Take a break from your hectic schedule, stop running around like a crazy lady, look up from your iPhone, and you might realize something unexpected: You’re bored.
Surprised? That’s because the way we understand boredom is off-base, according to a new paper in the journal Perspectives on Psychological Science.
“We often think of boredom in terms of a lack of things to do,” says Mark Fenske, Ph.D., coauthor of the paper and professor at the University of Guelph. “The truth is, we also see boredom in over-stimulation—when you’ve got so much going on that you’re not able to focus on a single task.”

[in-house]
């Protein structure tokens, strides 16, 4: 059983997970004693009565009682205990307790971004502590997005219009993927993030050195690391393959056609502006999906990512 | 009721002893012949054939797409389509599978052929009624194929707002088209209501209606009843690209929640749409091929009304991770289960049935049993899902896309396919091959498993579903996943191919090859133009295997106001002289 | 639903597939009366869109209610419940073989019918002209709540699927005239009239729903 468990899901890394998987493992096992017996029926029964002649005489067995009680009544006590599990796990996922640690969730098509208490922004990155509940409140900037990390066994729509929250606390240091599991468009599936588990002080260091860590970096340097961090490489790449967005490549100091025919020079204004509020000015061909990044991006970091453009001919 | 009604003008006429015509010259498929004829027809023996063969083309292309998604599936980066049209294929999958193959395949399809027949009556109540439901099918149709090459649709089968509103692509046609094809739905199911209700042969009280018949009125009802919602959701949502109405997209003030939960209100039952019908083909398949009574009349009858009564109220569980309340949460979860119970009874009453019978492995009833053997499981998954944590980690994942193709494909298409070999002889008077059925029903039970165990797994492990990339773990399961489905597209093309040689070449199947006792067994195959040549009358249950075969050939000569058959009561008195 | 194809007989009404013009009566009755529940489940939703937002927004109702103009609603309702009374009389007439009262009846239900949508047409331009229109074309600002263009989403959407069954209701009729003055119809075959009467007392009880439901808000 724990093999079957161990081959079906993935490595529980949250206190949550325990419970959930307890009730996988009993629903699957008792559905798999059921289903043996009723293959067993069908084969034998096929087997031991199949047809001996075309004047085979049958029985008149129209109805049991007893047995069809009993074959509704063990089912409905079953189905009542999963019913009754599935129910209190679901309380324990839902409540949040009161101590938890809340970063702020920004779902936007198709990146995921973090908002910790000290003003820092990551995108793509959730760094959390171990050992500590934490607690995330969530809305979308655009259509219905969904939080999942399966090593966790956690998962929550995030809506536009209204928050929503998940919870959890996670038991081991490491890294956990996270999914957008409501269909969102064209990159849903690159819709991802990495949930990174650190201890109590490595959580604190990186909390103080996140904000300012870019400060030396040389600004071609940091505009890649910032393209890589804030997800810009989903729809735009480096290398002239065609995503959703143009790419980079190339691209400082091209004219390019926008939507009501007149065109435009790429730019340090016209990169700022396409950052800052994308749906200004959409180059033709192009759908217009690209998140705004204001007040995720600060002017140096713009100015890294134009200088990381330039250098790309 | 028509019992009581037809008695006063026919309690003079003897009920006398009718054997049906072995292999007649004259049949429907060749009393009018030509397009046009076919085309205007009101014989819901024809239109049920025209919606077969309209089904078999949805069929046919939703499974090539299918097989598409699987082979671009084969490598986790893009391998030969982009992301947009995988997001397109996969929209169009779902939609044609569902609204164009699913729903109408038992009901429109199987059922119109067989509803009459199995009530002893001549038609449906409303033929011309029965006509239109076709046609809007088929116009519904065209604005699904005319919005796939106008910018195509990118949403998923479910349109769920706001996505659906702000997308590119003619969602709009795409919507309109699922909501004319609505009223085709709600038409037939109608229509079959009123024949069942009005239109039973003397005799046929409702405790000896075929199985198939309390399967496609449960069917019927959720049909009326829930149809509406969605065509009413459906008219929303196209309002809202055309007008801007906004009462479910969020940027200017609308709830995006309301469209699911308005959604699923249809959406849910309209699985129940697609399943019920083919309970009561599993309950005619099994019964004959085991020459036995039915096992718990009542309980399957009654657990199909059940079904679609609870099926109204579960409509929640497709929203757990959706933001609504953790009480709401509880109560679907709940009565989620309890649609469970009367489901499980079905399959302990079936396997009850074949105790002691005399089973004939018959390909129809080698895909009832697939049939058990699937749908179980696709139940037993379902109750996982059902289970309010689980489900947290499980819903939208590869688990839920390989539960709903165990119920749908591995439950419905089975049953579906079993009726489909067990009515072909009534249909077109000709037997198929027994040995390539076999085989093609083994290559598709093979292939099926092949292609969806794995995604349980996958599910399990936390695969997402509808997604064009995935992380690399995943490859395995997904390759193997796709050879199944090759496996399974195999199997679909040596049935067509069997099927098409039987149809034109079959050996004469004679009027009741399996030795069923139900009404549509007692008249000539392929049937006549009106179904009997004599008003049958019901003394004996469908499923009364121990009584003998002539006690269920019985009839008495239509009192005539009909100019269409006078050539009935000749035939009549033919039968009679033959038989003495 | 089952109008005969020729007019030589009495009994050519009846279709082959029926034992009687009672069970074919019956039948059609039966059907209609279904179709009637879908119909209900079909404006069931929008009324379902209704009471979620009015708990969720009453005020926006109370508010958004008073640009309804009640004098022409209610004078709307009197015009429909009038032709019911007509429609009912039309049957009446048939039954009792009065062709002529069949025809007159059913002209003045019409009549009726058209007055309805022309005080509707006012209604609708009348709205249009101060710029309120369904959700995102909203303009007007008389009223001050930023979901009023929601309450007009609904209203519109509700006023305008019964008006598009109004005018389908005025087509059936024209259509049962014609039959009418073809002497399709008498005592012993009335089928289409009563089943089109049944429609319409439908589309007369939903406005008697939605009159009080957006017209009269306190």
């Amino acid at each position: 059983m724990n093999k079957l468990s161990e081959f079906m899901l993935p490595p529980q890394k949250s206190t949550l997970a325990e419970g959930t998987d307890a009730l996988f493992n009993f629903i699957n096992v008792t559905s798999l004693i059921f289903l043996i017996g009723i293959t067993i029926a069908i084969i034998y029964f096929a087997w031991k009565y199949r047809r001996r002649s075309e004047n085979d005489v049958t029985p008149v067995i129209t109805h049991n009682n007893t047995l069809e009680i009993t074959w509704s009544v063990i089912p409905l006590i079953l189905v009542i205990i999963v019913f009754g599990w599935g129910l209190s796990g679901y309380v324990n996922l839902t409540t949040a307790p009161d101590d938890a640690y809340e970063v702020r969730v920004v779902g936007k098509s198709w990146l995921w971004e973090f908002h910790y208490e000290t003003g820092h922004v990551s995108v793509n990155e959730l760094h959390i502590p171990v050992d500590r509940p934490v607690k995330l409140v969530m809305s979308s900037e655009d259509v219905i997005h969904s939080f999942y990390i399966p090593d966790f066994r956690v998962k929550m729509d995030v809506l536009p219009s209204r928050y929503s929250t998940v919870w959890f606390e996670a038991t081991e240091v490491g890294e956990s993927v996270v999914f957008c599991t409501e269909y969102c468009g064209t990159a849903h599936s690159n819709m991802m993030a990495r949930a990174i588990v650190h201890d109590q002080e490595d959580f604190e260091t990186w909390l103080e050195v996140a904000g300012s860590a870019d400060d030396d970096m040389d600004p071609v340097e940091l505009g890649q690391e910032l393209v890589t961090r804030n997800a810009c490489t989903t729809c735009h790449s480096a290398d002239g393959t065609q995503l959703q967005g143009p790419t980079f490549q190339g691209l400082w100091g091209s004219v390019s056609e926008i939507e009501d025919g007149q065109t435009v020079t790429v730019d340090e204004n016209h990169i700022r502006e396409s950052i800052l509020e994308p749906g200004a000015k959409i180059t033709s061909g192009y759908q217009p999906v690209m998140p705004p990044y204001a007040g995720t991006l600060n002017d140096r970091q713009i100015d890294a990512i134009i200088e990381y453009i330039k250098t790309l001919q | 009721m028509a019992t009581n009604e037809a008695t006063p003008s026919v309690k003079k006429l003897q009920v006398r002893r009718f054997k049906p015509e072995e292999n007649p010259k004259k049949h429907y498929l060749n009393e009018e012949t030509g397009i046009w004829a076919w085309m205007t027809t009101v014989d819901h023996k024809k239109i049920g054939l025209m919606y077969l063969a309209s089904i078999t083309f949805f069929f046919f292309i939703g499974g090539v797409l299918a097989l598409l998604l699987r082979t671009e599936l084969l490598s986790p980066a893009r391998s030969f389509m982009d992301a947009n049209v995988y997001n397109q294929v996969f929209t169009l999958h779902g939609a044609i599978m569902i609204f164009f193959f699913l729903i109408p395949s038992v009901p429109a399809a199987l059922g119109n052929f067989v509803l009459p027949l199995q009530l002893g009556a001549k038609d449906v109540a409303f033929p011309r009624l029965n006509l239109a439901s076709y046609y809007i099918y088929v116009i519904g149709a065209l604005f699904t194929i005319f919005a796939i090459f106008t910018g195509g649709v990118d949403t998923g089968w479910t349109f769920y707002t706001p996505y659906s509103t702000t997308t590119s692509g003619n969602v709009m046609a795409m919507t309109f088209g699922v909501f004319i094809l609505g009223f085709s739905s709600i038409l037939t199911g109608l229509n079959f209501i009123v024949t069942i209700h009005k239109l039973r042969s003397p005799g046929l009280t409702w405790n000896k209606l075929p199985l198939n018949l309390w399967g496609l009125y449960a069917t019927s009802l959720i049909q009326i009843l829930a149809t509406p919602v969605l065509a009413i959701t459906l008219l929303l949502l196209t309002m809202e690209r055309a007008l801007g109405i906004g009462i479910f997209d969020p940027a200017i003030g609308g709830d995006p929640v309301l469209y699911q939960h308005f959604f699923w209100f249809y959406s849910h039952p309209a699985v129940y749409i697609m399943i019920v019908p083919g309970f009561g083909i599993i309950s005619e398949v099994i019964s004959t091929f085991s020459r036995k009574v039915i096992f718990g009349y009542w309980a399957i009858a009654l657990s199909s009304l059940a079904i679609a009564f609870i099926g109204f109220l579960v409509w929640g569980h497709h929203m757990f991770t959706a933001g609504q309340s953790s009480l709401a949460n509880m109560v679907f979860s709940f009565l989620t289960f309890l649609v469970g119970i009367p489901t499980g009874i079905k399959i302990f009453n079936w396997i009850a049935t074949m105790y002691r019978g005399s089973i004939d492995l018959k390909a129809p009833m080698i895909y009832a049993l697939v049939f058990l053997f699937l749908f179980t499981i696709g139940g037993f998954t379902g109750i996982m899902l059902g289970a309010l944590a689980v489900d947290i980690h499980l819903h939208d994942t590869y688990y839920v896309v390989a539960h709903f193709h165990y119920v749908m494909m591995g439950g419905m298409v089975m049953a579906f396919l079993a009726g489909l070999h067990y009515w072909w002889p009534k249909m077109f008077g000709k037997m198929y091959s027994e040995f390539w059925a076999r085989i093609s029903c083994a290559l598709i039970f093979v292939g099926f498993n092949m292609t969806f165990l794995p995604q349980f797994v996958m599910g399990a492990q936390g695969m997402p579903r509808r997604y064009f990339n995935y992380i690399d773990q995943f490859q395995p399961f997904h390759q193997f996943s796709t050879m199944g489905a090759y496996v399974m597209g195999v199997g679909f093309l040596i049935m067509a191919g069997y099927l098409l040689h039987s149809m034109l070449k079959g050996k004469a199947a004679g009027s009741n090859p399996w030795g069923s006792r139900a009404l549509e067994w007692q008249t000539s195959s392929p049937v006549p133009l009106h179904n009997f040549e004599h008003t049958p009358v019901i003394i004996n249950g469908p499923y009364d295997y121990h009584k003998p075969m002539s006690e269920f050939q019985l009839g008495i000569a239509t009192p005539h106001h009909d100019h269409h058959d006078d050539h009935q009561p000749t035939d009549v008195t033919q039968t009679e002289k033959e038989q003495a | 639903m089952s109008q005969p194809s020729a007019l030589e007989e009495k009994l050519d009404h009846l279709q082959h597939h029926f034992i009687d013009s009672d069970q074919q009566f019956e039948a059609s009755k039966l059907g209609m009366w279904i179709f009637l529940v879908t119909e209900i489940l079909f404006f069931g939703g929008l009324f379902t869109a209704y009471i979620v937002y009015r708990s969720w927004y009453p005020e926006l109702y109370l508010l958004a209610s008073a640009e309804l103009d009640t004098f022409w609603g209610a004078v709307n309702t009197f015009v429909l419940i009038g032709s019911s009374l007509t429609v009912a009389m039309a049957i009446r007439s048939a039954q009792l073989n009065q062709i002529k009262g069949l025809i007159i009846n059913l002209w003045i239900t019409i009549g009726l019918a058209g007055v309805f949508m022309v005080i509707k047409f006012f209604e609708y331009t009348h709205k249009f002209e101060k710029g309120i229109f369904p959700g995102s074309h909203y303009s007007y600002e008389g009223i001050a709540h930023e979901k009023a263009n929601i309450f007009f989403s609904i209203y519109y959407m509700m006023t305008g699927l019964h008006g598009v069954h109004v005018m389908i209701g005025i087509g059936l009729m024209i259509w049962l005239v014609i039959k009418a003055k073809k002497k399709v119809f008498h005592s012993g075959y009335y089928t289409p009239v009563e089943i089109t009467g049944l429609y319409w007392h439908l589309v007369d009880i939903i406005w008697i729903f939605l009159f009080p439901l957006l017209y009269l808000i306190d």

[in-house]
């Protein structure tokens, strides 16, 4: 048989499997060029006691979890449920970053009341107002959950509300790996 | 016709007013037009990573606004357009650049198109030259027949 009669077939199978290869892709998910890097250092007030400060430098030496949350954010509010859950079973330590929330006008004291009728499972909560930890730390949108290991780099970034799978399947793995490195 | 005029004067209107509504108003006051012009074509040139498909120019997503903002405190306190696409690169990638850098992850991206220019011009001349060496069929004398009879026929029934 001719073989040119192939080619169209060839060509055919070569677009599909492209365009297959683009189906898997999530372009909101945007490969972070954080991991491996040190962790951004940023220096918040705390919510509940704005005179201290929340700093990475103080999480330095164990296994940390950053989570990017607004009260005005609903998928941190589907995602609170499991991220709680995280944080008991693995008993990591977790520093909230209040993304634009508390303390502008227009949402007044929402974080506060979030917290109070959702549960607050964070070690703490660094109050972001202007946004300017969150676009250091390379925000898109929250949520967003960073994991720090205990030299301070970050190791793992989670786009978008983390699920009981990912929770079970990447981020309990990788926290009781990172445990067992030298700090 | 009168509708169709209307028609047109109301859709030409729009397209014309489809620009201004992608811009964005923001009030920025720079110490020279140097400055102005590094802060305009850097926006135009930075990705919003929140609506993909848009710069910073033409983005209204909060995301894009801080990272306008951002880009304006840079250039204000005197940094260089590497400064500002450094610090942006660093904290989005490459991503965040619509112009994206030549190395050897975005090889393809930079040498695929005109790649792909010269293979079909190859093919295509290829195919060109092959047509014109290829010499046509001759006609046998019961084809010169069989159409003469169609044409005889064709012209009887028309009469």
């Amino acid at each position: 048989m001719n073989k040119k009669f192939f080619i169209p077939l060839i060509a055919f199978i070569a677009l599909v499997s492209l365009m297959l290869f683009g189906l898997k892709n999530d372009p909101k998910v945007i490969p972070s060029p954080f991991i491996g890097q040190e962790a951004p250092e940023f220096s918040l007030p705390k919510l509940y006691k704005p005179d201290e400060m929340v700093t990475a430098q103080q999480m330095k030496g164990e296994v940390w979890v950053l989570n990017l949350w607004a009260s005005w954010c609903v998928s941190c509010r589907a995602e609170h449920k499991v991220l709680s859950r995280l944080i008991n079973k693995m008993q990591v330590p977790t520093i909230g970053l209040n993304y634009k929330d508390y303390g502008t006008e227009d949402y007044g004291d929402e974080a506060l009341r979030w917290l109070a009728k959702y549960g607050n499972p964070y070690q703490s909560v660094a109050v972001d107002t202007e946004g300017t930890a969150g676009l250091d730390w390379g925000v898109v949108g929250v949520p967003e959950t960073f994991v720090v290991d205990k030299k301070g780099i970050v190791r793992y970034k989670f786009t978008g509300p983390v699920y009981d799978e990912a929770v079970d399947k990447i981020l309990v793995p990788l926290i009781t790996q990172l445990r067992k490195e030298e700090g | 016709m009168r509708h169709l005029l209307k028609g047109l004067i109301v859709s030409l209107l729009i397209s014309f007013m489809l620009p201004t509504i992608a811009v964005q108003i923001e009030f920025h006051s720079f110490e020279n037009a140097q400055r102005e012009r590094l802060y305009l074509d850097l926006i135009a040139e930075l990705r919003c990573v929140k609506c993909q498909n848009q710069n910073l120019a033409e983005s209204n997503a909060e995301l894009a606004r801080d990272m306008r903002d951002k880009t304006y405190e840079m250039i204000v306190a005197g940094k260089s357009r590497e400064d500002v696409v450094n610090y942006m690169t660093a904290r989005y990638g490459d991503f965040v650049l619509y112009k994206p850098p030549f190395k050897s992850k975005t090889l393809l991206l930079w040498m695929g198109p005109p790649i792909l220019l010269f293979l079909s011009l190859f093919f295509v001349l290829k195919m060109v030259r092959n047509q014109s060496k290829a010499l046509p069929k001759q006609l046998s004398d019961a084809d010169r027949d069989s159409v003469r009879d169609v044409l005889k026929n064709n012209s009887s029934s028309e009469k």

The researchers sought to define boredom, because once defined, it’s easier to battle. They arrived upon this: Boredom is “the state of wanting to, but failing to be engaged with a satisfying activity.”
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